Colorectal Cancer: Statistics

Approved by the Cancer.Net Editorial Board, 09/2014

ON THIS PAGE: You will find information about how many people learn they have this type of cancer each year and some general survival information. Remember, survival rates depend on several factors. To see other pages, use the menu on the side of your screen.

In the United States, colorectal cancer is the third most common cancer among both men and women. It is also the third most common cause of cancer death among men and women separately, and the second most common cause of cancer death in men and women combined.

This year, an estimated 136,830 adults in the United States will be diagnosed with colorectal cancer. These numbers include 96,830 new cases of colon cancer and 40,000 new cases of rectal cancer. It is estimated that 50,310 deaths (26,270 men and 24,040 women) will occur.

When colorectal cancer is found early, it can often be cured. The death rate from this type of cancer has been declining for most of the past 20 years, possibly because it is usually diagnosed earlier now and treatments have improved.

The five-year survival rate is the percentage of people who survive at least five years after the cancer is detected, excluding those who die from other diseases. Survival rates for colorectal cancer can vary based on a variety of factors, particularly the stage. The five-year survival rate of people with localized stage colorectal cancer is 90%. If the cancer has spread to nearby lymph nodes or organs, the five-year survival rate is 70%. If the cancer has spread to distant parts of the body, the five-year survival rate is 13%. However, for patients who have just one or a few tumors that have spread from the colon to the lung or liver, surgical removal of these tumors can eliminate the cancer, which greatly improves the five-year survival rate for these patients.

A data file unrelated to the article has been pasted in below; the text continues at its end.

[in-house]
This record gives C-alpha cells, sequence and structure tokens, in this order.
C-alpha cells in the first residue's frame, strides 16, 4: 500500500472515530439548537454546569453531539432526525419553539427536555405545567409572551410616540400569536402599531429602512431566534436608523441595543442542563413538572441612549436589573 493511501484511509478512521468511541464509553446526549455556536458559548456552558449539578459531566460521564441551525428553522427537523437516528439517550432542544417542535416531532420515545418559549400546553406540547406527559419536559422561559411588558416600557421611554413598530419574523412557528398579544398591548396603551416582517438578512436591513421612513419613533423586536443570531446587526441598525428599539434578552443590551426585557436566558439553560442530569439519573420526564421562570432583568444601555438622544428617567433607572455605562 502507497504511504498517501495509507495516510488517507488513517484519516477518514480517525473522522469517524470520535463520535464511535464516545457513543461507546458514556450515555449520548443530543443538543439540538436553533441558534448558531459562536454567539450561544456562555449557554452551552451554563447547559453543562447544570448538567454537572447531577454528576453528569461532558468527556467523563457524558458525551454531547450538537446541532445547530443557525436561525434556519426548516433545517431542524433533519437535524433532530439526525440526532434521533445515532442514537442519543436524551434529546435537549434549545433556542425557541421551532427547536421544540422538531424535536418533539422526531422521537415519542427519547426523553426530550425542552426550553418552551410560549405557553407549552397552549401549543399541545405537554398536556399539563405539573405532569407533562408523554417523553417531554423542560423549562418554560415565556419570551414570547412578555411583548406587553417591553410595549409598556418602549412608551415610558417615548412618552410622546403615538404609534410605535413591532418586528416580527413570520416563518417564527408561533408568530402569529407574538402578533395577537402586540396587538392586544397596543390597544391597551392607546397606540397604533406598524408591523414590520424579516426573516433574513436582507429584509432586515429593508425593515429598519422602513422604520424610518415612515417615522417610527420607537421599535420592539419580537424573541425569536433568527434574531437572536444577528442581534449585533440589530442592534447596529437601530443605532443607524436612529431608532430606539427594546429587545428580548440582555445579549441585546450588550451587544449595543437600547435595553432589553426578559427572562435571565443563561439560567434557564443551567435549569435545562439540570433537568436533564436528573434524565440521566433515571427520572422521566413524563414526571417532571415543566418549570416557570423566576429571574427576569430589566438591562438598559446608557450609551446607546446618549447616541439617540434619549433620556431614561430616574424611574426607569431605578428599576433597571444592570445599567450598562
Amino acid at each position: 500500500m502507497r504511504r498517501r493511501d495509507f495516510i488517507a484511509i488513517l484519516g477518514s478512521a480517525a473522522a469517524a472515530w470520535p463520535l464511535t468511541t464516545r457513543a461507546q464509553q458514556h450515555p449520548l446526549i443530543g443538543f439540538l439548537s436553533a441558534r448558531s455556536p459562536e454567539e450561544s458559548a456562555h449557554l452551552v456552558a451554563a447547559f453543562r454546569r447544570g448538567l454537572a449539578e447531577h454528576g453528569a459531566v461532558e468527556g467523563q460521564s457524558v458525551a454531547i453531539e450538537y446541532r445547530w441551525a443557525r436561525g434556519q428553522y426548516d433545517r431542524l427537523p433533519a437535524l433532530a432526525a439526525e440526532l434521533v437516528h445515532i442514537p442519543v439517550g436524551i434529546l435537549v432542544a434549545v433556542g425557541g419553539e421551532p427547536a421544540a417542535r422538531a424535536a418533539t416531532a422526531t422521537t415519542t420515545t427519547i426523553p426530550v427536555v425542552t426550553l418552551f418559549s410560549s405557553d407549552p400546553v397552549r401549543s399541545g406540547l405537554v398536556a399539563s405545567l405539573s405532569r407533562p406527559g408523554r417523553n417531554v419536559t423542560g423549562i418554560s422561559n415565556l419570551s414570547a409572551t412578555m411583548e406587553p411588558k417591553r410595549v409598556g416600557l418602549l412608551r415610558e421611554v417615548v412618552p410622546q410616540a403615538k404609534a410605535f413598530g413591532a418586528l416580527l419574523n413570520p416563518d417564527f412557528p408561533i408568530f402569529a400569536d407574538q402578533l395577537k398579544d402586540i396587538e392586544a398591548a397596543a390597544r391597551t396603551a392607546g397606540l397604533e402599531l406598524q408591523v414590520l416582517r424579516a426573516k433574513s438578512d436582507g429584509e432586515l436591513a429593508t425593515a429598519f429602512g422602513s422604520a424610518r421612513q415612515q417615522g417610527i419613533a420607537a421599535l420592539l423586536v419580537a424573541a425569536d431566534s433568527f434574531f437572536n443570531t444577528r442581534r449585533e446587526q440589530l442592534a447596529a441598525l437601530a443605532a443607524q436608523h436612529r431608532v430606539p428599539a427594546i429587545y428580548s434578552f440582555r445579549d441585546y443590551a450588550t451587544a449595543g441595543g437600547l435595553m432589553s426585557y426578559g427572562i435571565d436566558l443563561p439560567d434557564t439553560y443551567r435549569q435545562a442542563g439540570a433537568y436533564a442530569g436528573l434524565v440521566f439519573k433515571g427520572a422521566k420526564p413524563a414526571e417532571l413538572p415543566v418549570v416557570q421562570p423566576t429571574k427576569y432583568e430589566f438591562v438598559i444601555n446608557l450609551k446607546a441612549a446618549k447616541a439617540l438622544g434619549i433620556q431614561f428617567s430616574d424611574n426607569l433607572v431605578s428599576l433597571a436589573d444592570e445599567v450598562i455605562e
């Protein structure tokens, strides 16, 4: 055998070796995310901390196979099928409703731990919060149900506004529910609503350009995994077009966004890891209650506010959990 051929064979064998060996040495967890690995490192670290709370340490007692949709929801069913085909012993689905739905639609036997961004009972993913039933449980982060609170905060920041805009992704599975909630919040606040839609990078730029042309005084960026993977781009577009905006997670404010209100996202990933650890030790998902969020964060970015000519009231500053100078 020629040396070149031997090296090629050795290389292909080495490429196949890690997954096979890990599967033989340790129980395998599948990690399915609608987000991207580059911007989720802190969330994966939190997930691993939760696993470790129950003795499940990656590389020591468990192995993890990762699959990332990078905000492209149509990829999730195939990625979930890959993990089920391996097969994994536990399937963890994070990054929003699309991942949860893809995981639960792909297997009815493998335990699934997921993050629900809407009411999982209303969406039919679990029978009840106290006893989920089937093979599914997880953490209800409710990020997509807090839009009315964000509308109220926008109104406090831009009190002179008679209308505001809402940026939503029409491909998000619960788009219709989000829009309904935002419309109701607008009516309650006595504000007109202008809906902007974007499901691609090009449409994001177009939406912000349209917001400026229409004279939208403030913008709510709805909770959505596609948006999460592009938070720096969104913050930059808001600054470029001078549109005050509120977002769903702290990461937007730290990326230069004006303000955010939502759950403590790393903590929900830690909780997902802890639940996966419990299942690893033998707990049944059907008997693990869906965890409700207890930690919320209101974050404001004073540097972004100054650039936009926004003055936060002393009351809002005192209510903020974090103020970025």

Cancer survival statistics should be interpreted with caution. These estimates are based on data from thousands of people with this type of cancer in the United States each year, but the actual risk for a particular individual may differ. It is not possible to tell a person how long he or she will live with colorectal cancer. Because the survival statistics are measured in five-year intervals, they may not represent advances made in the treatment or diagnosis of this cancer. Learn more about understanding statistics.

Statistics adapted from the American Cancer Society's publication, Cancer Facts & Figures 2014.

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